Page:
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Ablation of LGR4 promotes energy expenditure by driving white-to-brown fat switch

Nature Cell Biology volume 15, pages 14551463 (2013) | Download Citation


Obesity occurs when excess energy accumulates in white adipose tissue (WAT), whereas brown adipose tissue (BAT), specialized for energy expenditure through thermogenesis, potently counteracts obesity. Factors that induce brown adipocyte commitment and energy expenditure would be a promising defence against adiposity. Here, we show that Lgr4 homozygous mutant (Lgr4m/m) mice show reduced adiposity and resist dietary and leptin mutant-induced obesity with improved glucose metabolism. Lgr4m/m mice show a striking increase in energy expenditure, and exhibit brown-like adipocytes in WAT depots with higher expression of BAT and beige cell markers. Furthermore, Lgr4 ablation potentiates brown adipocyte differentiation from the stromal vascular fraction of epididymal WAT, partially through retinoblastoma 1 gene (Rb1) reduction. A functional low-frequency human LGR4 variant (A750T) has been associated with body mass index in a Chinese obese-versus-control study. Our results identify an important role for LGR4 in energy balance and body weight control through regulating the white-to-brown fat transition.

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This work was supported by grants from the National Natural Science Foundation of China (nos 81030011, 30725037, 81100601, 81100634 and 30890043), the Sector Funds of Ministry of Health (no. 201002002) and the National Key New Drug Creation and Manufacturing Program of the Ministry of Science and Technology (2012ZX09303006-001). We thank S. Lai (Johns Hopkins School of Medicine) and D. Cai (Albert Einstein College of Medicine) for revision of the manuscript. We thank N. Fan and F. Li for their technical assistance in immunostaining and animal experiments.

Author information

Author notes

    • Jiqiu Wang
    • , Ruixin Liu
    •  & Feng Wang

    These authors contributed equally to this work


  1. Shanghai Clinical Center for Endocrine and Metabolic Diseases, Shanghai Institute of Endocrine and Metabolic Diseases, Department of Endocrinology and Metabolism, Shanghai Key Laboratory for Endocrine Tumors and E-Institute of Shanghai Universities, Ruijin Hospital, Shanghai Jiaotong University School of Medicine, 197 Ruijin 2nd Road, Shanghai 200025, China

    • Jiqiu Wang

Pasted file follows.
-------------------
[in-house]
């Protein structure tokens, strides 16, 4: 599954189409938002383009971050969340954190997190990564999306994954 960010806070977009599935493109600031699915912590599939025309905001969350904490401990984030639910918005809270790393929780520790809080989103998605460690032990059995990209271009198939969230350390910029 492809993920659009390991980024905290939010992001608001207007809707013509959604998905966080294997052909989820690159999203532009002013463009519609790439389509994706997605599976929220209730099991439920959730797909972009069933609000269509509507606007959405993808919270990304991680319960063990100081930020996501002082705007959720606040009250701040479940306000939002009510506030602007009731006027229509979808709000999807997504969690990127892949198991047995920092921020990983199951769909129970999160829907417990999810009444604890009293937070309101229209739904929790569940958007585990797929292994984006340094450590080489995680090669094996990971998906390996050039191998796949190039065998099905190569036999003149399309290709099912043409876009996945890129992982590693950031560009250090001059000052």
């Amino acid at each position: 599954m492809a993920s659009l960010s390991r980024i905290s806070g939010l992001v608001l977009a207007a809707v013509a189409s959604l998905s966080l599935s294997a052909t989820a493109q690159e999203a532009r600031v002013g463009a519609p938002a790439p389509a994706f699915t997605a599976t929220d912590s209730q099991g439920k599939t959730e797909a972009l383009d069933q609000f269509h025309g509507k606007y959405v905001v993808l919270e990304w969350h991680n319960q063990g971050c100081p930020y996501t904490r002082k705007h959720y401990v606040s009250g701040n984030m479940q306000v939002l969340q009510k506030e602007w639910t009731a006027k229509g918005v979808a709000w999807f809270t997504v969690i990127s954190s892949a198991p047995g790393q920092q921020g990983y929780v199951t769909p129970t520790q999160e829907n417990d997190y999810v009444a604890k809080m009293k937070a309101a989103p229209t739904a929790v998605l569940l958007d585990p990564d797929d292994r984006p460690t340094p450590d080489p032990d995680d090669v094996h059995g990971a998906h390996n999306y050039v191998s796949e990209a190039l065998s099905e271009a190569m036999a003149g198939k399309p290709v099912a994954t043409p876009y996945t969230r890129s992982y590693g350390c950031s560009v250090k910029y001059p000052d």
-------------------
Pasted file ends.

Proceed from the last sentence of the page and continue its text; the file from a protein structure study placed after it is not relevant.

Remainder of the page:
• , Ruixin Liu
    • , Jie Hong
    • , Xiaoying Li
    • , Maopei Chen
    • , Yingying Ke
    • , Xianfeng Zhang
    • , Qinyun Ma
    • , Rui Wang
    • , Juan Shi
    • , Bin Cui
    • , Weiqiong Gu
    • , Yifei Zhang
    • , Zhiguo Zhang
    • , Weiqing Wang
    •  & Guang Ning
  2. Laboratory of Endocrinology and Metabolism, Institute of Health Sciences, Shanghai Institutes for Biological Sciences, Chinese Academy of Sciences and Shanghai Jiaotong University School of Medicine, Shanghai 200025, China

    • Feng Wang
    •  & Guang Ning
  3. Genomic Medicine and Diabetes Research, The Methodist Hospital Research Institute, Weill Cornell Medical College, Houston, Texas 77030, USA

    • Xuefeng Xia
  4. Institute of Biosciences and Technology, Texas A&M University Health Science Center, Houston, Texas 77030, USA

    • Mingyao Liu


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J.W. and G.N. conceived the project and designed the experiments, and J.W. carried out most of the experiments. J.W., R.L. and G.N. wrote the paper. F.W. carried out a subset of in vitro experiments. J.H., J.S., B.C., W.G., Y.Z. and W.W. recruited the obese patients and normal individuals and contributed with the human study. X.L. assisted with statistical analysis. R.L. carried out SVF related experiments. M.C., Y.K. and X.Z. contributed with genotyping and animal experiments. Q.M. and R.W. carried out DNA isolation and sequencing. Z.Z. contributed with fat content scanning. X.X. contributed comments and advice on the manuscript. M.L. contributed with Lgr4m/m mice and valuable materials. All authors were involved in editing the manuscript.

Competing interests

The authors declare no competing financial interests.

Corresponding author

Correspondence to Guang Ning.

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